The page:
Japanese researchers have tested a huge quake simulator capable of jolting a six-storey building in a project that could help improve earthquake-resistant construction methods.

The E-Defense simulator, with a 300-square-meter "shaking table" powered by 24 pistons, can jolt buildings up to 12,000 tons, according to the National Research Institute for Earth Science and Disaster Prevention, or NIED.

In Friday’s experiment, the mammoth device jolted a 16-meter, six-storey condominium at velocities similar to those in the 7.2-magnitude quake that hit the western city of Kobe in 1995. That quake caused widespread structural damage and killed over 6,400 people.

The condo shuddered violently in the 3-dimensional shaking, its ground floor pillars crumbling to reveal steel reinforcements that had become twisted.

But the structure — built with methods from the 1970s to reflect many of the country’s condos — stopped short of collapsing in the 40-second experiment, carried out in Miki city, just outside Kobe.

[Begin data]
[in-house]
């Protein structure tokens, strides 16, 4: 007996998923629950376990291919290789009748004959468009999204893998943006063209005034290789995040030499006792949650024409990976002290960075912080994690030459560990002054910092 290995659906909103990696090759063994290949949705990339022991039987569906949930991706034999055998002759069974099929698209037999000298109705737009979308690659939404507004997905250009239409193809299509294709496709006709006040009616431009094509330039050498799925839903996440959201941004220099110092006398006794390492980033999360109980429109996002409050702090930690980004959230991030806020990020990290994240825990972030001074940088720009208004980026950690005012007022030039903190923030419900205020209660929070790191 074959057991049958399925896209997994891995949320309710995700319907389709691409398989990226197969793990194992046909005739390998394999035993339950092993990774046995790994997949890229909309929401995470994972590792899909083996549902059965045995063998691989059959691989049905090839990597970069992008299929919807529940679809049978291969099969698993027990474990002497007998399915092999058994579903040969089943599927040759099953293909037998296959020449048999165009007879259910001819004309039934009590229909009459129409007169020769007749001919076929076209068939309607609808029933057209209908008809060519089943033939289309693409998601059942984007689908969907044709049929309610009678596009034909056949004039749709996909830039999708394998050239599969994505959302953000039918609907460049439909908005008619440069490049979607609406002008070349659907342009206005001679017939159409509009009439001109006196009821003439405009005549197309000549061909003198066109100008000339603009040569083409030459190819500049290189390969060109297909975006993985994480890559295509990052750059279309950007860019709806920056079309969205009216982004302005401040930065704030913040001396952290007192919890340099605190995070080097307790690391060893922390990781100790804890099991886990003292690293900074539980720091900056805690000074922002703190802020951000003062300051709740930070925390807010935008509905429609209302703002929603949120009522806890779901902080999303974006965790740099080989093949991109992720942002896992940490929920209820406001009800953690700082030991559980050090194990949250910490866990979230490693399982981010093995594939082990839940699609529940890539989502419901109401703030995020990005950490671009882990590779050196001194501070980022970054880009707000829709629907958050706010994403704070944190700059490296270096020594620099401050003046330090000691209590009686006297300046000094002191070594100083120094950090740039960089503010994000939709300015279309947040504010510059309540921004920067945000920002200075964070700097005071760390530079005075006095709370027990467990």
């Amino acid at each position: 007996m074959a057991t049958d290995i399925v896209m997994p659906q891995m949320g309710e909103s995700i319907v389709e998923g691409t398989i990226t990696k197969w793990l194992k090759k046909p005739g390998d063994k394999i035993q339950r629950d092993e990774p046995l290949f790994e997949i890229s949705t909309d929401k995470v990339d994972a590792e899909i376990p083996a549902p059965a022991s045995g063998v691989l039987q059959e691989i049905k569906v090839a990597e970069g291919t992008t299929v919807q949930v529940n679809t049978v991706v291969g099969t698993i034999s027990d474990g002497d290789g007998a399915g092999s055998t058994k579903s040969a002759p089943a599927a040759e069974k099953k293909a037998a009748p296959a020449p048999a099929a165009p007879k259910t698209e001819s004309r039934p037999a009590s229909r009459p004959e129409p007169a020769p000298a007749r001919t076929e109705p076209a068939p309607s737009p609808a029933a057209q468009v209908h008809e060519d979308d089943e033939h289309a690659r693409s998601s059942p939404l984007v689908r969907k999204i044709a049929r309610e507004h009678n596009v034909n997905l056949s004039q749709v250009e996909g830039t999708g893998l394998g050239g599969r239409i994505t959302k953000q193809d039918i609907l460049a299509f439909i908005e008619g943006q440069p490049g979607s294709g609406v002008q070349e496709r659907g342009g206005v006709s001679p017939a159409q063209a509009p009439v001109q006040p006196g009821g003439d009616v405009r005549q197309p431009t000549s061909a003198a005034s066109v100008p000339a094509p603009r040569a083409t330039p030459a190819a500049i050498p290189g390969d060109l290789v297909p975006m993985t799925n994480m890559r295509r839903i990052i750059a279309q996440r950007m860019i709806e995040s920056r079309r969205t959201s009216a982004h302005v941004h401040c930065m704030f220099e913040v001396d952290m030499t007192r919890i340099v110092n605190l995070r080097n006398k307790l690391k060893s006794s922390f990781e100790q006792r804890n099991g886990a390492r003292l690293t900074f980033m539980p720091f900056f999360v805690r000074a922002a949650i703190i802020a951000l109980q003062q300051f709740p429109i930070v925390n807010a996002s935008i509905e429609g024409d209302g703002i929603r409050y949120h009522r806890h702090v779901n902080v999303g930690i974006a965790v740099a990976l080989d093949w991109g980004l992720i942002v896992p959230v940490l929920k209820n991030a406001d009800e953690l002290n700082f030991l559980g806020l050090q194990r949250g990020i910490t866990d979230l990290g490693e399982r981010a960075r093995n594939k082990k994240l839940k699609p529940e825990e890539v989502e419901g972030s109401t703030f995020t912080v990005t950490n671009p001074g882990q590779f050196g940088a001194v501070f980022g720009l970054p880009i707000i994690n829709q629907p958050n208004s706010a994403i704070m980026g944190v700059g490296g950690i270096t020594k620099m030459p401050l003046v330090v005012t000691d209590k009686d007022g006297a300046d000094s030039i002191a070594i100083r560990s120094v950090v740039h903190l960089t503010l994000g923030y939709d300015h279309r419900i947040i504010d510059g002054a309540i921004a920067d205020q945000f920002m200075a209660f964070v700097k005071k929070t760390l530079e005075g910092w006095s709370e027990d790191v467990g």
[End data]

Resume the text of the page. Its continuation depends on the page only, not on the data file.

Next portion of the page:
Quake simulations involving life-sized structures help engineers assess structural damage in ways that aren’t possible with models, NIED said.

Japanese scientists claimed in a paper last year that E-Defense is the largest 3-dimensional simulator in the world.

Researchers hope the 45 billion yen E-Defense project will be especially helpful in improving quake-resistant engineering methods.

"We can see buildings are very vulnerable to an earthquake like the one in Kobe," Toshimi Kabeyasawa, a professor at Tokyo University’s Earth Quake Research Institute, told reporters after the simulation.

NIED plans to conduct similar experiments on various building types, it said.

Earthquakes have always been a concern in Japan, located on four tectonic plates, and the country has built some of the world’s most quake-proof buildings.

But a series of recent quakes, as well as a scandal involving an architect who falsified earthquake safety data for buildings across the country, has renewed anxieties over the ability of housing to resist temblors.

More here.